More than 2 trillion tons of land ice in Greenland, Antarctica and Alaska have melted since 2003, according to new NASA satellite data that show the latest signs of what scientists say is global warming.
More than half of the loss of landlocked ice in the past five years has occurred in Greenland, based on measurements of ice weight by NASA's GRACE satellite, said NASA geophysicist Scott Luthcke.
That matters, says CBS News correspondent Vicki Barker, because ice which melts on land contributes to rising sea levels.
The water melting from Greenland in the past five years would fill up about 11 Chesapeake Bays, Luthcke said, and the Greenland melt seems to be accelerating.
NASA scientists planned to present their findings Thursday at the American Geophysical Union conference in San Francisco. Luthcke said Greenland figures for the summer of 2008 aren't complete yet, but this year's ice loss, while still significant, won't be as severe as 2007.
The news was better for Alaska. After a precipitous drop in 2005, land ice increased slightly in 2008 because of large winter snowfalls, Luthcke said. Since 2003, when the NASA satellite started taking measurements, Alaska has lost 400 billion tons of land ice.
In assessing climate change, scientists generally look at several years to determine the overall trend.
Melting of land ice, unlike sea ice, increases sea levels very slightly. In the 1990s, Greenland didn't add to world sea level rise; now that island is adding about half a millimeter of sea level rise a year, NASA ice scientist Jay Zwally said in a telephone interview from the conference.
Between Greenland, Antarctica and Alaska, melting land ice has raised global sea levels about one-fifth of an inch in the past five years, Luthcke said. Sea levels also rise from water expanding as it warms.
Other research, being presented this week at the geophysical meeting point to more melting concerns from global warming, especially with sea ice.(NASA)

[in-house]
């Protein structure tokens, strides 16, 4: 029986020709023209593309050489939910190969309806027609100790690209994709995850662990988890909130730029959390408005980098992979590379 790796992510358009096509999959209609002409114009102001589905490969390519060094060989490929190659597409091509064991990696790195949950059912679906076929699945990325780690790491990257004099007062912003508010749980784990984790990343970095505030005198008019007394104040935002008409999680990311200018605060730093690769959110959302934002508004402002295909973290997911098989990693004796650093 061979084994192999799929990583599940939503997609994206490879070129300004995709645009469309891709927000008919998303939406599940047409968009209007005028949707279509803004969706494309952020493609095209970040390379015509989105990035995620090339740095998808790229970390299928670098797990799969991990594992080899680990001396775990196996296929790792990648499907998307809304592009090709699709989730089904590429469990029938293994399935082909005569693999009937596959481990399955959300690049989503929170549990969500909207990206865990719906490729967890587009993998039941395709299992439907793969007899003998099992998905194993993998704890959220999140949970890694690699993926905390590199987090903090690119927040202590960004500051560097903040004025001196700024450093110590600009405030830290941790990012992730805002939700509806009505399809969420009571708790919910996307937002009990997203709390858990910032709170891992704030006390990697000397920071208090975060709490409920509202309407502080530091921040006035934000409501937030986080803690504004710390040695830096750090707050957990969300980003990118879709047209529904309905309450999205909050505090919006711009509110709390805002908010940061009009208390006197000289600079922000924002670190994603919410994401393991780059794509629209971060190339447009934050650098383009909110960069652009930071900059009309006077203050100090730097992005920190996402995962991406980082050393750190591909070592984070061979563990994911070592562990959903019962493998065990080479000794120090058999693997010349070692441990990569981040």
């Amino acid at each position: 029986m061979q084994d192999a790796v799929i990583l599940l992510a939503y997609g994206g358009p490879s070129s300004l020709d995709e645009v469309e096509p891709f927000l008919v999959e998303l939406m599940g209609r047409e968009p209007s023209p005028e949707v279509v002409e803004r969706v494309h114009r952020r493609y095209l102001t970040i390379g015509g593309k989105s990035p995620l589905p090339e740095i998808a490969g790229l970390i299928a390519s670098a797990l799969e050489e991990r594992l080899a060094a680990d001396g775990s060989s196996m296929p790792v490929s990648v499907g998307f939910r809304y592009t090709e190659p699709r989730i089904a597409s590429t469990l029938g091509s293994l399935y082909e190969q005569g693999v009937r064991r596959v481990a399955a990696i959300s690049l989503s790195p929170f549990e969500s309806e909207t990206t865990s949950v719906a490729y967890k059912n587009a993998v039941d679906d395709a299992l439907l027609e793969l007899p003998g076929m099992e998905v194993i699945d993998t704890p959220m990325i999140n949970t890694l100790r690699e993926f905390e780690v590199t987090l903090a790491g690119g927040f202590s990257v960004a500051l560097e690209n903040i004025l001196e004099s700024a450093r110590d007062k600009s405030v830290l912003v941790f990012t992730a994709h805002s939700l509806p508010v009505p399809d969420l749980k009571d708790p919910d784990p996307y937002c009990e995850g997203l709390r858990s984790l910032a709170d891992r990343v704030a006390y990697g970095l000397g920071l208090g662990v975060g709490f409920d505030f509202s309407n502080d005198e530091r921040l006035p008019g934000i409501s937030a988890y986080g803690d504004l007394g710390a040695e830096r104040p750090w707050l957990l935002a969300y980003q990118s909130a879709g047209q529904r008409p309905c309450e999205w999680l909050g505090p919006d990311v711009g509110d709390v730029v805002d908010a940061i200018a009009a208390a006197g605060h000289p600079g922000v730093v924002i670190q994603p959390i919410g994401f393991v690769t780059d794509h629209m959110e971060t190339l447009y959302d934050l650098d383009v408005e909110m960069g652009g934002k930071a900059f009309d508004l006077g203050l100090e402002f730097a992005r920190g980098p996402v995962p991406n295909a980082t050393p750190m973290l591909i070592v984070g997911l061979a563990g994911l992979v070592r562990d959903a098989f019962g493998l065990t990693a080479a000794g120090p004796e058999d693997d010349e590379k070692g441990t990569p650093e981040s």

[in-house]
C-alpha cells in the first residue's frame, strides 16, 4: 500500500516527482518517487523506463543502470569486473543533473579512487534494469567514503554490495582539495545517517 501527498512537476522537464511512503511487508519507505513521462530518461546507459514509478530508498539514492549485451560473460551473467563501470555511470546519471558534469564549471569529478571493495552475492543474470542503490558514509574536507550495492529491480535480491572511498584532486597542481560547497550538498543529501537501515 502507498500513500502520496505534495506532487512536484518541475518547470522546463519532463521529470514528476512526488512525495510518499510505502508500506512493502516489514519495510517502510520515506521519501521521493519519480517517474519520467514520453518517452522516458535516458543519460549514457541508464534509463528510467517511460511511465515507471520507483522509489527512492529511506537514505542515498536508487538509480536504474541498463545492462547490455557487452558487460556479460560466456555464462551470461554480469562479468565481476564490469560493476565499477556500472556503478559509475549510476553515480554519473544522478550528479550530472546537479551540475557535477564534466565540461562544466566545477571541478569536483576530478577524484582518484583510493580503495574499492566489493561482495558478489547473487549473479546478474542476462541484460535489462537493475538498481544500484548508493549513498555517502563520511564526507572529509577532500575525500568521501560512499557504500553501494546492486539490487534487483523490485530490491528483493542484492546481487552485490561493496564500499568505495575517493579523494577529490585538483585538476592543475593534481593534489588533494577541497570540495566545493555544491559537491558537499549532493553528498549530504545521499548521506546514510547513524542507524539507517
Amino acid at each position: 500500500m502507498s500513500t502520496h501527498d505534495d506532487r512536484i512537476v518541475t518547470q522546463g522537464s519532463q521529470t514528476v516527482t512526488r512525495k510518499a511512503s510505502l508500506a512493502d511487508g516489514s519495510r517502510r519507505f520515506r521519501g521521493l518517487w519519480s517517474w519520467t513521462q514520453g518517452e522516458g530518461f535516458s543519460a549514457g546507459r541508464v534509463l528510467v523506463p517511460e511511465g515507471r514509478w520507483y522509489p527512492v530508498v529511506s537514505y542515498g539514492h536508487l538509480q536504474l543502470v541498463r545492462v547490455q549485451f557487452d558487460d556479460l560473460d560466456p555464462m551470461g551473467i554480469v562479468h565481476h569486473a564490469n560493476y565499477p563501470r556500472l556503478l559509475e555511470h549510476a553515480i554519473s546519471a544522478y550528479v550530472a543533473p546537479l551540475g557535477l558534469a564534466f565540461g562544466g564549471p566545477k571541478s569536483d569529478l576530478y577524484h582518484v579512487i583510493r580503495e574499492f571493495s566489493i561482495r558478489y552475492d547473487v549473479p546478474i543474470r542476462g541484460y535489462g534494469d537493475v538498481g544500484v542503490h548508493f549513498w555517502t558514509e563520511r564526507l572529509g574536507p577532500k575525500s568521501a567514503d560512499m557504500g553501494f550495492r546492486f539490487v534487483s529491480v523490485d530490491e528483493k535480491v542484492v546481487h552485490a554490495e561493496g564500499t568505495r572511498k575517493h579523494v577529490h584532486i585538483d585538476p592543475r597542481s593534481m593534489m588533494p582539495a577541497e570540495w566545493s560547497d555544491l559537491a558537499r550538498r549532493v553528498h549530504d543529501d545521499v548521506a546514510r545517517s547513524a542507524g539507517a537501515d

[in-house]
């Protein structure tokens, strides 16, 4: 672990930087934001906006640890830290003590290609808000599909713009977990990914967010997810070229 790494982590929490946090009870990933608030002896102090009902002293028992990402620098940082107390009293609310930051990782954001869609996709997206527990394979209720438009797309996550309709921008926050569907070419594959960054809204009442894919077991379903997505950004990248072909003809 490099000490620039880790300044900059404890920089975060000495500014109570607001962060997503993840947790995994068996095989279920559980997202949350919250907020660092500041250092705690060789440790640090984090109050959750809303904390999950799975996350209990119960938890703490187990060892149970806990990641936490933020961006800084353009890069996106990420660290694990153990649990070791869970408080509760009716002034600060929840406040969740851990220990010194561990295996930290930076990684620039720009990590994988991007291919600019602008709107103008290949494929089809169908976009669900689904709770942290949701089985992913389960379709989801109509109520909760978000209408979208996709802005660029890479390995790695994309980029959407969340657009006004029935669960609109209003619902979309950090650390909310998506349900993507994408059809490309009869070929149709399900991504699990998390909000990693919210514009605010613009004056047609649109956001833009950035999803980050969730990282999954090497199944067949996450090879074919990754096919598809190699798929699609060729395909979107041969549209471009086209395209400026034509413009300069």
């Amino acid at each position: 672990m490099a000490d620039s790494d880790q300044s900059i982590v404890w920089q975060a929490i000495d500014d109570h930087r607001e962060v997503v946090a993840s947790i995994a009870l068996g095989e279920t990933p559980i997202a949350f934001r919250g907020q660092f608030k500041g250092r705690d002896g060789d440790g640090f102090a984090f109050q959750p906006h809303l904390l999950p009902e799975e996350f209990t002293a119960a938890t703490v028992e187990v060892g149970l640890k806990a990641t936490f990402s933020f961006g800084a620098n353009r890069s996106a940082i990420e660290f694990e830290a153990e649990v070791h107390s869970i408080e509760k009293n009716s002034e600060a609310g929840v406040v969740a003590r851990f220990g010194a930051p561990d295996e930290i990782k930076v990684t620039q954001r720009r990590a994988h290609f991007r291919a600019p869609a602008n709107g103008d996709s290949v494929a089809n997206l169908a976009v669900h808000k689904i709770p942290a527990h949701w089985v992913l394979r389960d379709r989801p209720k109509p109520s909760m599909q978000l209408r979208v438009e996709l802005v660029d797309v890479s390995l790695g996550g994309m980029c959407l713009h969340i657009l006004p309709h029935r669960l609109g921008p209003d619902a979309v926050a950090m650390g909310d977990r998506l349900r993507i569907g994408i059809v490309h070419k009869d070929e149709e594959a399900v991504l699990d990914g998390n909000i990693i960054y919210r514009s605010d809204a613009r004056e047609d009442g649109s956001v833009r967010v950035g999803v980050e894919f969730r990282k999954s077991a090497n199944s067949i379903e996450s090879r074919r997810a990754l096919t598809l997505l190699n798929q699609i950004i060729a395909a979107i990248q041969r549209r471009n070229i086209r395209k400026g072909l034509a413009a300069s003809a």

This pair of images shows the retreat of the Sermersuaq (or Humboldt) Glacier in Greenland, photographed by NASA's Terra satellite on Aug. 31, 2000 (left) and Aug. 30, 2008 (right). Significant retreat is visible in the northern part of the glacier, where a fast-flowing ice stream is located. In both images, Kane Bassin is littered with ice (which may include icebergs and sea ice).
Barker says new research suggests that sea ice at the North Pole is melting faster and sooner than previous projections, and may already have passed a tipping point of ice-free summers.
"It's not getting better; it's continuing to show strong signs of warming and amplification," Zwally said. "There's no reversal taking place."
Scientists studying sea ice will announce that parts of the Arctic north of Alaska were 9 to 10 degrees warmer this past fall, a strong early indication of what researchers call the Arctic amplification effect. That's when the Arctic warms faster than predicted, and warming there is accelerating faster than elsewhere on the globe.
As sea ice melts, the Arctic waters absorb more heat in the summer, having lost the reflective powers of vast packs of white ice. That absorbed heat is released into the air in the fall. That has led to autumn temperatures in the last several years that are six to 10 degrees warmer than they were in the 1980s, said research scientist Julienne Stroeve at the National Snow and Ice Data Center in Boulder, Colo.
That's a strong and early impact of global warming, she said.
"The pace of change is starting to outstrip our ability to keep up with it, in terms of our understanding of it," said Mark Serreze, senior scientist at the National Snow and Ice Data Center and a co-author of the Arctic amplification study.
Two other studies coming out at the conference assess how Arctic thawing is releasing methane - the second most potent greenhouse gas. One study shows that the loss of sea ice warms the water, which warms the permafrost on nearby land in Alaska, thus producing methane, Stroeve says.
A second study suggests even larger amounts of frozen methane are trapped in lakebeds and sea bottoms around Siberia and they are starting to bubble to the surface in some spots in alarming amounts, said Igor Semiletov, a professor at the University of Alaska in Fairbanks. In late summer, Semiletov found methane bubbling up from parts of the East Siberian Sea and Laptev Sea at levels that were 10 times higher than they were in the mid-1990s, he said based on a study this summer.
The amounts of methane in the region could dramatically increase global warming if they get released, he said.
That, Semiletov said, "should alarm people."